Ann Arbor (Informed Comment) – The London-based pan-Arab newspaper al-`Arab reports on the visit of Saudi Foreign Minister Prince Faisal bin Farhan Al Saud to Tehran, where he met with his counterpart, Hossein Amirabdollahian, as well as with President Ebrahim Raisi. It was the first such visit by a high Saudi official since Iran and Saudi Arabia broke off diplomatic relations in 2016. It came some months after China’s Premier Xi Jinping brokered a reopening of the two countries’ embassies in their respective capitals on March 10.
Bin Farhan said on Saturday that the Saudi embassy in Tehran will reopen shortly. He added that he had conveyed to President Raisi from Saudi King Salman bin Abdel Aziz an invitation to visit Riyadh.
Bin Farhan affirmed “the importance of cooperation between the two countries in regional affairs and sea traffic.” He also stressed the need for cooperation of all the countries in the Gulf region to ensure they remain free of nuclear weapons.
The Iranians are suspected of attacks in the Gulf on United Arab Emirates oil tankers, which are revenge for the US not allowing Iran to export its petroleum. The Saudis are seeking to end this sabotage and piracy by offering Iran an economic lifeline that will allow them to evade the worst of Trump’s maximum pressure sanctions (which are still in place under Biden).
For his part, Iranian Foreign Minister Abdullahian emphasized the need for more robust economic ties between the two countries. He said both would mobilize the private sector in the fields of transportation, tourism, and other sectors.
Al-`Arab reports that the Biden administration had cautioned the Saudis against drawing closer to Iran, but that the royal family had decided to pursue their own interests, which they now believe are best served by a more neutral stance and better relations with Iran.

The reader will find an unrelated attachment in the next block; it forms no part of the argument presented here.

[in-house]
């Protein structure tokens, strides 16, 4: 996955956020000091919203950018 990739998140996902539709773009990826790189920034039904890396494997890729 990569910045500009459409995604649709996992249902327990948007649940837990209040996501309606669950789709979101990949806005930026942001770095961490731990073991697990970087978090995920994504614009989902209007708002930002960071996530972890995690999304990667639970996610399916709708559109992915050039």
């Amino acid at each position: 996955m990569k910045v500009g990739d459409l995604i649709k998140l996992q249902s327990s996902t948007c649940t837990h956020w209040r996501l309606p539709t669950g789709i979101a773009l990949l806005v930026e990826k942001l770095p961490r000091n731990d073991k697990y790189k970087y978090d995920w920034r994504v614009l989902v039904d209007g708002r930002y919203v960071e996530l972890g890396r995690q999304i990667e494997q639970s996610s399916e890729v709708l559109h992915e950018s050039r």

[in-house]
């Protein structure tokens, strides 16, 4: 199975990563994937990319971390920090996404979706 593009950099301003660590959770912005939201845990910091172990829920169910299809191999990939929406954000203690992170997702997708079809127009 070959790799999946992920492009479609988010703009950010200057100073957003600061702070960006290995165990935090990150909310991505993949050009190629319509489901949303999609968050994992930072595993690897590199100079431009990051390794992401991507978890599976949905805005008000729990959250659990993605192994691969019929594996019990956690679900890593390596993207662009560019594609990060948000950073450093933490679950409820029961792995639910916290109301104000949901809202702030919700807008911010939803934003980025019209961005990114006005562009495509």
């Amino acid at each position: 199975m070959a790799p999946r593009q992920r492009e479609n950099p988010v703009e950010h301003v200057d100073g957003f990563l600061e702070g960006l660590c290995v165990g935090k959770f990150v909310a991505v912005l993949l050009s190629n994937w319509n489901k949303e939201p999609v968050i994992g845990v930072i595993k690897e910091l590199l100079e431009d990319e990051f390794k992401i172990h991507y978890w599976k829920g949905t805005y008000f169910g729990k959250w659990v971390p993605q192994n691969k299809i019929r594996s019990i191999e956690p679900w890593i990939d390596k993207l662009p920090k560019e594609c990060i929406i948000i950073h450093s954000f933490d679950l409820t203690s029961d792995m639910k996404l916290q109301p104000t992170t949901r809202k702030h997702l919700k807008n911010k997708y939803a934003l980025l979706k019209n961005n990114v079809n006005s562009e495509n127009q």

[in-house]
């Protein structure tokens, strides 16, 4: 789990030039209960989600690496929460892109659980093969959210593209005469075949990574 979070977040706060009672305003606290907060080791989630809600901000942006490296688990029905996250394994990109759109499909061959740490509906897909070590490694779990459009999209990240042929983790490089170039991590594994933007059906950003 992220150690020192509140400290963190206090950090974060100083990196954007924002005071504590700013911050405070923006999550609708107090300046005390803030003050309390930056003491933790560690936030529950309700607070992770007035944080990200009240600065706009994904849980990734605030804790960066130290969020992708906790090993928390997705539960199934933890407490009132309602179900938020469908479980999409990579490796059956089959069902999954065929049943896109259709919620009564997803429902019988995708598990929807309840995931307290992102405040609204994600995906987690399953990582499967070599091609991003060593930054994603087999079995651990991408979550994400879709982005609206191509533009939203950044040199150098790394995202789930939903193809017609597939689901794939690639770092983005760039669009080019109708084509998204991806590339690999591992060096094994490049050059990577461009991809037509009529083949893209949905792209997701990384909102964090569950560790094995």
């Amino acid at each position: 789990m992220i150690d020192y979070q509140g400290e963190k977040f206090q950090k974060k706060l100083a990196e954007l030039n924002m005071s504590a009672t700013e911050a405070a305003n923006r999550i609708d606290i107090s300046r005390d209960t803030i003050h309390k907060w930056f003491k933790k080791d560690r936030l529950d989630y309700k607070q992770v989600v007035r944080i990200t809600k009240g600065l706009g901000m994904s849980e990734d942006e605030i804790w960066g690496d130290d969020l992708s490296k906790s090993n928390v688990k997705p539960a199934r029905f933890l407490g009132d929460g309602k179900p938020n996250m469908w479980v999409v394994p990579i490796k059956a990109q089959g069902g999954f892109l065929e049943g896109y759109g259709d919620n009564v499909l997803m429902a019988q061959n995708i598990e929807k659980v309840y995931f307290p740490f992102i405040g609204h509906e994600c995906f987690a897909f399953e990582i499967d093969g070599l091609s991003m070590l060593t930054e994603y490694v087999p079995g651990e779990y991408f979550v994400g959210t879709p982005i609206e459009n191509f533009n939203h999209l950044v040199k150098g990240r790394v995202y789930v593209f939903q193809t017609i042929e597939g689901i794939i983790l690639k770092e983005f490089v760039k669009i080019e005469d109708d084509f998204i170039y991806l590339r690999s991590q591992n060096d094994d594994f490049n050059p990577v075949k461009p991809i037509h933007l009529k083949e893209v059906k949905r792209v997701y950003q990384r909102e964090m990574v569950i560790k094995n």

Al Jazeera’s Dorsa Jabbari reported from Tehran that the two countries will seek to raise their bilateral trade to $1 billion a year, from only $15 million per year now.
Such visits are not uprecedented, and used to take place under King Abdullah. Indeed, the last visit of a Saudi foreign minister to Tehran occurred 17 years ago under his reign. When King Salman acceded to the throne in January 2015, however, he and his son Mohammed Bin Salman adopted a hard line view of Iran. From their point of view the ayatollahs in Tehran were propping up Syria’s dictator Bashar al-Assad, whom the Saudis despised. They were backing Lebanon’s Hezbollah, which was antipathetic to the Saudis and had become a pivotal power in Beirut. The Iranians were supporting the Helpers of God or Houthis, drawn from North Yemen’s Zaydi Shiite population. They were intervening in Iraq through the Shiite militias they trained and funded. In short, they had Saudi Arabia surrounded, and worse, they were winning on every front.
In 2016, the Saudis executed the prominent Shiite clergyman Nimr al-Nimr, and angry Iranian crowds attacked the Saudi embassy and the consulate in Mashhad. In the wake of these attacks, both countries severed diplomatic ties.
The two countries are attempting to bury the hatchet over issues such as Syria, where al-Assad won with Iranian and Russian help. The Saudis have now renewed their recognition of him and hosted him at the Arab League. Riyadh is also trying to achieve peace in Yemen, having failed to dislodge the Houthis, and they think Iran’s leaders can help quell the tensions there.
The spokesman for the Iraqi government of Prime Minister Mohammed Shia al-Soudani, which is close to Iran and to the Shiite militias backed by Iran in Iraq, said that Iraq welcomed the Saudi-Iranian rapprochement. He said that promoting regional peace and the end of boycotts would encourage more foreign direct investment in Iraq, which has been paralyzed because of regional tensions. The Biden administration has finally given Iraq permission to repay some $3 billion to Iran for energy supplies.
Saudi Arabia is in the midst of a massive transformation, hoping to move from an economy based on petroleum sales to one based on services and global investment. That is, it hopes to become a big Switzerland or Dubai. The power behind the throne, Bin Salman, appears to have decided that his Vision 2030 cannot hope to be accomplished if Saudi Arabia is bogged down fighting the Houthis and tangling with Iran.
Iran’s President Raisi said that the spectacle of Iran and Saudi Arabia having good relations is abhorrent to enemies, especially to Israel. It certainly is the case that Israeli Prime Minister Binyamin Netanyahu dearly wishes Bin Farhan had come to visit him in Jerusalem rather than going to Tehran. The Saudis, however, have made clear that normalization with Israel depends on rights for the Palestinians, something Netanyahu is not prepared to offer. One of the bases for Iran-Saudi cooperation was announced from the Tehran meeting as a joint commitment to justice for Palestine.